[Show abstract][Hide abstract] ABSTRACT: The development of novel three-dimensional cell culture platforms for the culture of aortic valvular interstitial cells (VICs) has been fraught with many challenges. Although the most tunable, purely synthetic systems have not been successful at promoting cell survivability or function. On the other hand, entirely natural materials lack mechanical integrity. Here we explore a novel hybrid system consisting of gelatin macromers synthetically modified with methacrylate functionalities allowing for photoencapsulation of cells. Scanning electron microscopy observations show a microporous structure induced during polymerization within the hydrogel. This porous structure was tunable with polymerization rate and did not appear to have interconnected pores. Treatment with collagenase caused bulk erosion indicating enzymatic degradation controls the matrix remodeling. VICs, an important cell line for heart valve tissue engineering, were photoencapsulated and examined for cell-directed migration and differentiation. VICs were able to achieve their native morphology within 2 weeks of culture. The addition of the pro-fibrotic growth factor, transforming growth factor-beta1, accelerated this process and also was capable of inducing enhanced alpha-smooth muscle actin and collagen-1 expression, indicating a differentiation from quiescent fibroblasts to active myofibroblasts as demonstrated by quantitative real-time polymerase chain reaction and immunohistochemistry. Although these studies were limited to VICs, this novel hydrogel system may also be useful for studying other fibroblastic cell types.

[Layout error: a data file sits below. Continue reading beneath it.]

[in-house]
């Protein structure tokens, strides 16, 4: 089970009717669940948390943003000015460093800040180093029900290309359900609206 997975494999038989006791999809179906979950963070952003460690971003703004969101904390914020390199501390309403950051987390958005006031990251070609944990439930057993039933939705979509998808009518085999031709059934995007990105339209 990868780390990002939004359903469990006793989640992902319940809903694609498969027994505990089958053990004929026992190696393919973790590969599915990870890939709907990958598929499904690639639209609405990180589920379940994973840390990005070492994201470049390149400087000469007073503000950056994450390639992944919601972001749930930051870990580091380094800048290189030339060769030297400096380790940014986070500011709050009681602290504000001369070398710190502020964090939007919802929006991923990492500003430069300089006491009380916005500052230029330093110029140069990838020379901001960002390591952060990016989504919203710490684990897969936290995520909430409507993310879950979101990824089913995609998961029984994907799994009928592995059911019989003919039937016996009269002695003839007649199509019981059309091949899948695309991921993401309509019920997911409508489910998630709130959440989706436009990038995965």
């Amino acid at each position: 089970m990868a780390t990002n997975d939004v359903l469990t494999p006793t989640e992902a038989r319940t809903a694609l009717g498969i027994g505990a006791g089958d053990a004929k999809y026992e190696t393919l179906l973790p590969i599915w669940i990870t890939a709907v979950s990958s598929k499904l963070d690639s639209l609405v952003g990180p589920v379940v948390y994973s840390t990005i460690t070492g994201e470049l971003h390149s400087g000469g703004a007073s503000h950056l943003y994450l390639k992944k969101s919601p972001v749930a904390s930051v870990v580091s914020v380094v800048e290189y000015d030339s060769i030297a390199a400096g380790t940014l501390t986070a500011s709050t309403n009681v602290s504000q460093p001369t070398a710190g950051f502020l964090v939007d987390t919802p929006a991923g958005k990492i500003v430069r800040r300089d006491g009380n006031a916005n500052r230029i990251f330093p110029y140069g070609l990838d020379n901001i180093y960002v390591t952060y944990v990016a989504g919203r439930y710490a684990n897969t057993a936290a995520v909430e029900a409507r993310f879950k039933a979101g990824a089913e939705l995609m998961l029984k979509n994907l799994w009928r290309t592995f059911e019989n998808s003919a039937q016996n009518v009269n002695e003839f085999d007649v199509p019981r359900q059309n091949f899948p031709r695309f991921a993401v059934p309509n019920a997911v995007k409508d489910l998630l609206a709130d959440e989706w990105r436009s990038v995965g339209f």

Full-text · Article · May 2009 · Tissue Engineering Part A